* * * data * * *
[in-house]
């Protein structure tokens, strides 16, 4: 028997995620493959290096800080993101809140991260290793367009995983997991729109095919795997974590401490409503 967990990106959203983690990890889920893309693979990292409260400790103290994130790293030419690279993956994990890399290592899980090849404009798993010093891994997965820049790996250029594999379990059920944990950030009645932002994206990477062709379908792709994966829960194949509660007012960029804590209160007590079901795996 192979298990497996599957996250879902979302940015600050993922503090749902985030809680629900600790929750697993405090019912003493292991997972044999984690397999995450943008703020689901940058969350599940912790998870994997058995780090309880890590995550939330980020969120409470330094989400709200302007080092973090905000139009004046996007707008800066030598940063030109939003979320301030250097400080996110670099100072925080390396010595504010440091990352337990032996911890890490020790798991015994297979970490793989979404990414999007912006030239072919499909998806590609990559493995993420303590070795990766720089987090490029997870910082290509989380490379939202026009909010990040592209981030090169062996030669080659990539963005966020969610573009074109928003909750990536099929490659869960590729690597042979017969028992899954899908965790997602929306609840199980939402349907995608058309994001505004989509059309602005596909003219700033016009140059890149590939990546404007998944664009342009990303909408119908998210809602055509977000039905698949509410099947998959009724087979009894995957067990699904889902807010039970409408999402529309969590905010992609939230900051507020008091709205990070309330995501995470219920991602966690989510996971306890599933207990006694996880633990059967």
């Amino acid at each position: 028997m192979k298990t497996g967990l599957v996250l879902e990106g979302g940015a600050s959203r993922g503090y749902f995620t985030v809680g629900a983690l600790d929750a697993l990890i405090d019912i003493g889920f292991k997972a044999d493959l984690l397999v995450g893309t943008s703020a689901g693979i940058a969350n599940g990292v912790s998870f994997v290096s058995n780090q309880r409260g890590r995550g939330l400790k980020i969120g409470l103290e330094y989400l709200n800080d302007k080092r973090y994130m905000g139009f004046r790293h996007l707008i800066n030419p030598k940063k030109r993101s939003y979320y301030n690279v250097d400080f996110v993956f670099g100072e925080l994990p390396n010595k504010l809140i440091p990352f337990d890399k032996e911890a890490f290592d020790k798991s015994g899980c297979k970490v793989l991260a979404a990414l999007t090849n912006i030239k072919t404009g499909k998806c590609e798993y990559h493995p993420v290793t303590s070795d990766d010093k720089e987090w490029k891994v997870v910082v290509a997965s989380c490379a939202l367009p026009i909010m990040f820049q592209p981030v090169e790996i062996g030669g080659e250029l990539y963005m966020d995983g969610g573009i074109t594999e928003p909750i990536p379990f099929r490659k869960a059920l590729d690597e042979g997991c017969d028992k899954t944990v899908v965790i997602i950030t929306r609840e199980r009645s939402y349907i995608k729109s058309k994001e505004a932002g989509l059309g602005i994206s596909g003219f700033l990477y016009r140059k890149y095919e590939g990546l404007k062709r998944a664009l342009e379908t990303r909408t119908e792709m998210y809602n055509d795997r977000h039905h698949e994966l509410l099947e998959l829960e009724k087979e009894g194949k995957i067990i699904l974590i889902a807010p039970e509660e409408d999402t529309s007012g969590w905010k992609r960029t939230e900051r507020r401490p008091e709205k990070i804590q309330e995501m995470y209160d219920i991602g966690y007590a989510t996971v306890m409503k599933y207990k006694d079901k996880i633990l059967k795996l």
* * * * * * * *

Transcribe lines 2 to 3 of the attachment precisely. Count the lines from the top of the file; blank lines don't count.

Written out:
């Protein structure tokens, strides 16, 4: 028997995620493959290096800080993101809140991260290793367009995983997991729109095919795997974590401490409503 967990990106959203983690990890889920893309693979990292409260400790103290994130790293030419690279993956994990890399290592899980090849404009798993010093891994997965820049790996250029594999379990059920944990950030009645932002994206990477062709379908792709994966829960194949509660007012960029804590209160007590079901795996 192979298990497996599957996250879902979302940015600050993922503090749902985030809680629900600790929750697993405090019912003493292991997972044999984690397999995450943008703020689901940058969350599940912790998870994997058995780090309880890590995550939330980020969120409470330094989400709200302007080092973090905000139009004046996007707008800066030598940063030109939003979320301030250097400080996110670099100072925080390396010595504010440091990352337990032996911890890490020790798991015994297979970490793989979404990414999007912006030239072919499909998806590609990559493995993420303590070795990766720089987090490029997870910082290509989380490379939202026009909010990040592209981030090169062996030669080659990539963005966020969610573009074109928003909750990536099929490659869960590729690597042979017969028992899954899908965790997602929306609840199980939402349907995608058309994001505004989509059309602005596909003219700033016009140059890149590939990546404007998944664009342009990303909408119908998210809602055509977000039905698949509410099947998959009724087979009894995957067990699904889902807010039970409408999402529309969590905010992609939230900051507020008091709205990070309330995501995470219920991602966690989510996971306890599933207990006694996880633990059967």
């Amino acid at each position: 028997m192979k298990t497996g967990l599957v996250l879902e990106g979302g940015a600050s959203r993922g503090y749902f995620t985030v809680g629900a983690l600790d929750a697993l990890i405090d019912i003493g889920f292991k997972a044999d493959l984690l397999v995450g893309t943008s703020a689901g693979i940058a969350n599940g990292v912790s998870f994997v290096s058995n780090q309880r409260g890590r995550g939330l400790k980020i969120g409470l103290e330094y989400l709200n800080d302007k080092r973090y994130m905000g139009f004046r790293h996007l707008i800066n030419p030598k940063k030109r993101s939003y979320y301030n690279v250097d400080f996110v993956f670099g100072e925080l994990p390396n010595k504010l809140i440091p990352f337990d890399k032996e911890a890490f290592d020790k798991s015994g899980c297979k970490v793989l991260a979404a990414l999007t090849n912006i030239k072919t404009g499909k998806c590609e798993y990559h493995p993420v290793t303590s070795d990766d010093k720089e987090w490029k891994v997870v910082v290509a997965s989380c490379a939202l367009p026009i909010m990040f820049q592209p981030v090169e790996i062996g030669g080659e250029l990539y963005m966020d995983g969610g573009i074109t594999e928003p909750i990536p379990f099929r490659k869960a059920l590729d690597e042979g997991c017969d028992k899954t944990v899908v965790i997602i950030t929306r609840e199980r009645s939402y349907i995608k729109s058309k994001e505004a932002g989509l059309g602005i994206s596909g003219f700033l990477y016009r140059k890149y095919e590939g990546l404007k062709r998944a664009l342009e379908t990303r909408t119908e792709m998210y809602n055509d795997r977000h039905h698949e994966l509410l099947e998959l829960e009724k087979e009894g194949k995957i067990i699904l974590i889902a807010p039970e509660e409408d999402t529309s007012g969590w905010k992609r960029t939230e900051r507020r401490p008091e709205k990070i804590q309330e995501m995470y209160d219920i991602g966690y007590a989510t996971v306890m409503k599933y207990k006694d079901k996880i633990l059967k795996l």